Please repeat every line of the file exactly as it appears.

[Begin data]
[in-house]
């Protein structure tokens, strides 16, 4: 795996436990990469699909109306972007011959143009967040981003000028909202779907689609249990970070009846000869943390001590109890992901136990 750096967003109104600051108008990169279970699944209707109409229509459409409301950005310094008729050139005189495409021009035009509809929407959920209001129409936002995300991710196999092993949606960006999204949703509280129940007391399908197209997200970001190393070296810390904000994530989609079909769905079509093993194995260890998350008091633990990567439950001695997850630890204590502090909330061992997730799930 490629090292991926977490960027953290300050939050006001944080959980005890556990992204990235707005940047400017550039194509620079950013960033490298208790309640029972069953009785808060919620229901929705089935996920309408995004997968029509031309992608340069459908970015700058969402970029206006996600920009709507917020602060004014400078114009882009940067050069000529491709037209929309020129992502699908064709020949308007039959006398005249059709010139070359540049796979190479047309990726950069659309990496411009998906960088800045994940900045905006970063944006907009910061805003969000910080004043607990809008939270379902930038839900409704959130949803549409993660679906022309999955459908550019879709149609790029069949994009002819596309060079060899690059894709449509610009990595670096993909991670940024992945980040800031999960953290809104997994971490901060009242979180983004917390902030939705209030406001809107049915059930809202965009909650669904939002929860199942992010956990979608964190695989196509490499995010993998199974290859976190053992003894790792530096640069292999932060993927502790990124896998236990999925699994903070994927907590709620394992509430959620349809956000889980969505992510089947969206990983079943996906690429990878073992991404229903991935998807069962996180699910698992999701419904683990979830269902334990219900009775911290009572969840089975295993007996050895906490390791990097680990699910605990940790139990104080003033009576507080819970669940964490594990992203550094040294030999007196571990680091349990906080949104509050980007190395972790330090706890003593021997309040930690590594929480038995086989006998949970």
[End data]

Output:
[in-house]
């Protein structure tokens, strides 16, 4: 795996436990990469699909109306972007011959143009967040981003000028909202779907689609249990970070009846000869943390001590109890992901136990 750096967003109104600051108008990169279970699944209707109409229509459409409301950005310094008729050139005189495409021009035009509809929407959920209001129409936002995300991710196999092993949606960006999204949703509280129940007391399908197209997200970001190393070296810390904000994530989609079909769905079509093993194995260890998350008091633990990567439950001695997850630890204590502090909330061992997730799930 490629090292991926977490960027953290300050939050006001944080959980005890556990992204990235707005940047400017550039194509620079950013960033490298208790309640029972069953009785808060919620229901929705089935996920309408995004997968029509031309992608340069459908970015700058969402970029206006996600920009709507917020602060004014400078114009882009940067050069000529491709037209929309020129992502699908064709020949308007039959006398005249059709010139070359540049796979190479047309990726950069659309990496411009998906960088800045994940900045905006970063944006907009910061805003969000910080004043607990809008939270379902930038839900409704959130949803549409993660679906022309999955459908550019879709149609790029069949994009002819596309060079060899690059894709449509610009990595670096993909991670940024992945980040800031999960953290809104997994971490901060009242979180983004917390902030939705209030406001809107049915059930809202965009909650669904939002929860199942992010956990979608964190695989196509490499995010993998199974290859976190053992003894790792530096640069292999932060993927502790990124896998236990999925699994903070994927907590709620394992509430959620349809956000889980969505992510089947969206990983079943996906690429990878073992991404229903991935998807069962996180699910698992999701419904683990979830269902334990219900009775911290009572969840089975295993007996050895906490390791990097680990699910605990940790139990104080003033009576507080819970669940964490594990992203550094040294030999007196571990680091349990906080949104509050980007190395972790330090706890003593021997309040930690590594929480038995086989006998949970």